When ‘The Simpsons’ Had to Apologize to All Heavy Metal Fans For Screwing Up

Published on:

As anyone who has been on the receiving end of a seasoned headbanger’s diatribe will tell you, it’s never a good idea for a civilian to dip their toes into the world of heavy metal and mess up when talking about sub-genres. 

It’s a lesson that the writers of The Simpsons learned the hard way. After calling Judas Priest ‘death metal’ on a 2014 episode, they unleashed a whirlwind of anger from devoted metalheads the world over. 

“I don’t care if you want to have fun at metal’s expense,” opined Michael Nelson at Stereogum, “but if you brazenly mix up black metal and death metal – and the essence of the joke hinges on getting that reference right – well, that’s just lazy writing and it deserves to be called out and mocked relentlessly. But that’s totally pardonable compared to calling Judas Priest a death metal band.”

Realizing the gravity of their error, The Simpsons did what any smart, self-aware show would do – they owned it and apologized in the most Simpsons-y way possible. 

In a tongue-in-cheek nod to their blunder, Bart was seen scrawling “Judas Priest is not ‘death metal'” across his usual blackboard spot during the opening of the next episode. 

This whole snafu started with a storyline surrounding Homer illegally downloading music, which led to a series of events including an anti-piracy FBI investigation, a mad dash for asylum in a Swedish consulate, and the FBI roping in the mislabeled “death metal” band, Judas Priest. The Metal Gods riffed a version of their hit “Breaking the Law”, rebranded to “Respecting the law: copyright law!”.

“There’s only one surefire way to get fugitives out of a foreign building,” reasons an overzealous FBI agent in the episode. “Blasting death metal.”

“Swedes love death metal,” counters a headbanging consulate member. “It reminds us of death!”

Frontman Rob Halford said that appearing on the animated TV program was “the biggest thrill” of his life and has commended the show’s producers for indirectly apologizing to the band.

In an interview with Seattle’s KISW radio station, Halford recalled: “They invited me to a read-through, so I said, ‘Yeah, I’ll come and hang out.’ So we’re in a room, and they invite a lot of guests, and the writers are down at the other end with their notepads and watching everybody that’s looking at the table. And then the producer goes, ‘Welcome, everybody, to the read-through. Blah blah blah blah blah. ‘The Simpsons’ is the longest-running, most successful animated TV series ever.’ He sets up the storyline, and he said, ‘We open up with Homer talking about so-and-so.’ And then Homer starts speaking, and Homer is about two feet to my left. And then Marge starts speaking, and then Bart starts speaking. It was, like, the most surreal thing ever, but the biggest thrill of my life, because I’ve been a ‘Simpsons’ fan since that show first kicked off.”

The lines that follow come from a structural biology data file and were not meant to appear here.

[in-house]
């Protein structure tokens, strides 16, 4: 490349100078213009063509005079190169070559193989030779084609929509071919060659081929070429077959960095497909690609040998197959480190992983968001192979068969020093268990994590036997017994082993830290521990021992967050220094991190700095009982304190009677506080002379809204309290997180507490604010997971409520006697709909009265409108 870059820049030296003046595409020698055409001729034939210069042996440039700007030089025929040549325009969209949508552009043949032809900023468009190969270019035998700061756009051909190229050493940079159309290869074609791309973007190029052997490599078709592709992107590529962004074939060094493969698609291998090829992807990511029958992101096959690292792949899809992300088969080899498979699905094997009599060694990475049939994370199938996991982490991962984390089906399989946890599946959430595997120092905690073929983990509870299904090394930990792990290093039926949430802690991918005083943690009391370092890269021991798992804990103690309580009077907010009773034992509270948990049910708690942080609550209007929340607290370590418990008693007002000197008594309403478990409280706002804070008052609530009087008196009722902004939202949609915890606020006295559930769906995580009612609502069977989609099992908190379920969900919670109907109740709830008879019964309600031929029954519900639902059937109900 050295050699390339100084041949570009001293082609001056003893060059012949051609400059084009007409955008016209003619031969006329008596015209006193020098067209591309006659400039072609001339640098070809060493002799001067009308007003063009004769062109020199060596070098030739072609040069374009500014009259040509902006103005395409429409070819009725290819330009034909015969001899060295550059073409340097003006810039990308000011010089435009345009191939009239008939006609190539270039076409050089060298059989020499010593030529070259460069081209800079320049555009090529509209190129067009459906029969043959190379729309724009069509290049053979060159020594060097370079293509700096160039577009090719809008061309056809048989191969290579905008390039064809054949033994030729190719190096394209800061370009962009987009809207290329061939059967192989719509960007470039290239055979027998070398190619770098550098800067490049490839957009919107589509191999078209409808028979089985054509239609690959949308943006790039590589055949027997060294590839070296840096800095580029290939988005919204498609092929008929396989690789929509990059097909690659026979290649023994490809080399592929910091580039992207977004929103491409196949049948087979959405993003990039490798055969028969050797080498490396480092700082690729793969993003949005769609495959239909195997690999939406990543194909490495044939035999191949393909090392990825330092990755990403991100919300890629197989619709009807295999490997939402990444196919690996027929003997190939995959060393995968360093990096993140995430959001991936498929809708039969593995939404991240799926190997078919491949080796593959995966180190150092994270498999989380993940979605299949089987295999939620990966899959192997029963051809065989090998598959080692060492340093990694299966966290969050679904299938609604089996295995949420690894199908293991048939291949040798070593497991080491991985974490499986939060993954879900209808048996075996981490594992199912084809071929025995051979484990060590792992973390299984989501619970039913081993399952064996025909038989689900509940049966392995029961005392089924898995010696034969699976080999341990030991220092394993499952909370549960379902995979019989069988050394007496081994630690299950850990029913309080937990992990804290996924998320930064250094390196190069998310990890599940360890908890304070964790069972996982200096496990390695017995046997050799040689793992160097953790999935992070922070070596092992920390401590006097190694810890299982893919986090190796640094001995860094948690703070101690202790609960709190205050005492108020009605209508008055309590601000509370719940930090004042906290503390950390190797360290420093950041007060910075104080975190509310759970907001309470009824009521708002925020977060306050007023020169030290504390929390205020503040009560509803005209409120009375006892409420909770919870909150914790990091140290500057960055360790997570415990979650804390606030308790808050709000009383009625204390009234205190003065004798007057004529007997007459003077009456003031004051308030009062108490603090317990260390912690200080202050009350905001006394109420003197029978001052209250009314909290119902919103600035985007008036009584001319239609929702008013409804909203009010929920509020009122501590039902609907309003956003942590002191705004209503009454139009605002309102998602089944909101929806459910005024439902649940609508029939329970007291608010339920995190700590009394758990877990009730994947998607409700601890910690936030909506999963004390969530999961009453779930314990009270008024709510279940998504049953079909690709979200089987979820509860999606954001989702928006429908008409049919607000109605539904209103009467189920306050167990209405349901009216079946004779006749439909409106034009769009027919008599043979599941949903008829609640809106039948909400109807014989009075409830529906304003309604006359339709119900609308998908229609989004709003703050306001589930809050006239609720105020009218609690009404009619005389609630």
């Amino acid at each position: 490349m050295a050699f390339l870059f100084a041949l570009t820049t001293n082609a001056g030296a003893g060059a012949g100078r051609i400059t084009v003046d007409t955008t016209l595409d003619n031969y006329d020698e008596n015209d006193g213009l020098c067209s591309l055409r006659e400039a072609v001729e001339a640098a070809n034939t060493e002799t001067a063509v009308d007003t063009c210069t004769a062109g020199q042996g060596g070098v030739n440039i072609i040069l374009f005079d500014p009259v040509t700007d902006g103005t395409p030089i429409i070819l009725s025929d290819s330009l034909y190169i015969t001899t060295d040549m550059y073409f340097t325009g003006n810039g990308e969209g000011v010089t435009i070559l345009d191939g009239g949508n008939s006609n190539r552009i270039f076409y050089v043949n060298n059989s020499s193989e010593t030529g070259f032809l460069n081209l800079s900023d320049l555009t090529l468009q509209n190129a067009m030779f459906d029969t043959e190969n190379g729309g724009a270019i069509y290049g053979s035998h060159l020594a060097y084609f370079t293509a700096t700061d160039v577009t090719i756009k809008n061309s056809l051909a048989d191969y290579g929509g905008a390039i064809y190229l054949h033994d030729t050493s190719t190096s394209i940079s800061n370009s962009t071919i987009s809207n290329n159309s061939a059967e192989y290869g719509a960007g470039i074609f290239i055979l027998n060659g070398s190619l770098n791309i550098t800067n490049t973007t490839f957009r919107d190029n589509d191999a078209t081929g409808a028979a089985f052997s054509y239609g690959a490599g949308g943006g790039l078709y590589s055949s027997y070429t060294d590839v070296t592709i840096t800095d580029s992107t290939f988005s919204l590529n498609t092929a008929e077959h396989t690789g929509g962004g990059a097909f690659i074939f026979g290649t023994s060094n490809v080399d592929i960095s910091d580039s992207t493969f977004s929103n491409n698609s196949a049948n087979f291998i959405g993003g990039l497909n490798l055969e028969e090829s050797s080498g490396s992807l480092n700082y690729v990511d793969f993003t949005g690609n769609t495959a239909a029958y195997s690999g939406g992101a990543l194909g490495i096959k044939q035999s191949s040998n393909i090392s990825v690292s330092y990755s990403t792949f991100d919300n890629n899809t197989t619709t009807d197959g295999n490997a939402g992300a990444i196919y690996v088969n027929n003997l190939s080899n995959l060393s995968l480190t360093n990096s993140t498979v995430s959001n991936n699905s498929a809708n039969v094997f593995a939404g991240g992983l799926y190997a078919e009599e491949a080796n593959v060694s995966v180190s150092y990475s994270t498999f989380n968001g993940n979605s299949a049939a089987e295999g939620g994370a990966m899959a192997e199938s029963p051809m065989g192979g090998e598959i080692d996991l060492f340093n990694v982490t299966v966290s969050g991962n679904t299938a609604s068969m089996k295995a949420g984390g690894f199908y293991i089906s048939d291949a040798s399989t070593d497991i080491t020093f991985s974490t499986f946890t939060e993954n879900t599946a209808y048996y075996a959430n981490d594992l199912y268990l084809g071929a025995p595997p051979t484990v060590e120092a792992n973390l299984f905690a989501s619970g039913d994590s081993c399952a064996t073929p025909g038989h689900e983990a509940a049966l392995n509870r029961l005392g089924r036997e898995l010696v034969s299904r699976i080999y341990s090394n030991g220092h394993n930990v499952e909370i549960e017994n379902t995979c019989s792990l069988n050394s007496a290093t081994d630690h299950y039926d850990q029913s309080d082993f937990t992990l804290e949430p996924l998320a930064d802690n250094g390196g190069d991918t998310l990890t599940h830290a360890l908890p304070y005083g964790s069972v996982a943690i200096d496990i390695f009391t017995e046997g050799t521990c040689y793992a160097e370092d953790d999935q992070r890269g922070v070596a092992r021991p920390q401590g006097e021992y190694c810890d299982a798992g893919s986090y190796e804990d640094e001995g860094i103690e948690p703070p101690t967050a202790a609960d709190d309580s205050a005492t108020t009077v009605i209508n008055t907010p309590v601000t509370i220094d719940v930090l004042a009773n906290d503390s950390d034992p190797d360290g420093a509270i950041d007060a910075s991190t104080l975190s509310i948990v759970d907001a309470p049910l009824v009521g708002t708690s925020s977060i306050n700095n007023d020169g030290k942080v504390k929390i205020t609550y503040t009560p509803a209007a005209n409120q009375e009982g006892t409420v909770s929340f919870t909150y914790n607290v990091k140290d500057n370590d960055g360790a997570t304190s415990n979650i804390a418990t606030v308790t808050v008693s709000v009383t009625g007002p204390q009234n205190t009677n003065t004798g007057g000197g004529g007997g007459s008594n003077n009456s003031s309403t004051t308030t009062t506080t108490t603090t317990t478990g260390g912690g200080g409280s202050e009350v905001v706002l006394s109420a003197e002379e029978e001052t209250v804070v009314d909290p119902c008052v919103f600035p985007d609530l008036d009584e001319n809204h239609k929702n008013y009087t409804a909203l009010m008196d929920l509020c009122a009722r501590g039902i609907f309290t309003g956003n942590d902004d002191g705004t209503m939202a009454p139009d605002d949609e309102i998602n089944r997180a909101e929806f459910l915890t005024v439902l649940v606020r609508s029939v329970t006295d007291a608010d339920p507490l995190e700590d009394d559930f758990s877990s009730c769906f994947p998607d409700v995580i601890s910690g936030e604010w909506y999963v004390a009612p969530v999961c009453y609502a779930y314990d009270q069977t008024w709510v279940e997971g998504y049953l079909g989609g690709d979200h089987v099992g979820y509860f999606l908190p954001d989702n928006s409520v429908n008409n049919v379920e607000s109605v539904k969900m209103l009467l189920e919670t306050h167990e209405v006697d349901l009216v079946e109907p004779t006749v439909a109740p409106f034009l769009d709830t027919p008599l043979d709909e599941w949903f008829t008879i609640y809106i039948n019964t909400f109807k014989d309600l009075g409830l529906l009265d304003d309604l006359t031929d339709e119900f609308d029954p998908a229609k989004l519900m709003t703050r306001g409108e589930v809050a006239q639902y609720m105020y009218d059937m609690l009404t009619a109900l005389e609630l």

He went on: “It was very, very sweet. Some of the actors knew Priest and we shook hands and we took some pictures and so forth. That’s another thing… With Priest, we’re in that kind of… What’s that thing called? The Seven Degrees Of Kevin Bacon? That’s where we find ourselves now all of these years later. It seems like there’s this great kind of seven degrees going on everywhere where Priest has touched somebody…. That sounds bizarre [referring to the ‘priest touching somebody’ comment]… Priest has reached out musically and we brought everybody into the Priest family.”

“What was really cool about that was that we didn’t even think about the script side of the show,” reasoned the frontman. “And then, of course, when it was released, instantly, all of the fans were going on the Priest Facebook, [going], ‘What are they saying? Priest aren’t a death metal band. What are they talking about?’ And then, like two episodes later, we see Bart making up and kind of doing that thing at the blackboard. They didn’t need to do that. But that’s what I love about ‘The Simpsons’ people. They’re sooo protective of their brand and everything that’s associated with it that that was a really, really beautiful gesture on their part to throw that back at Priest. Because we treasure everything about Priest… so they needn’t have done that, but they did, and I though that was a really, really cool thing.”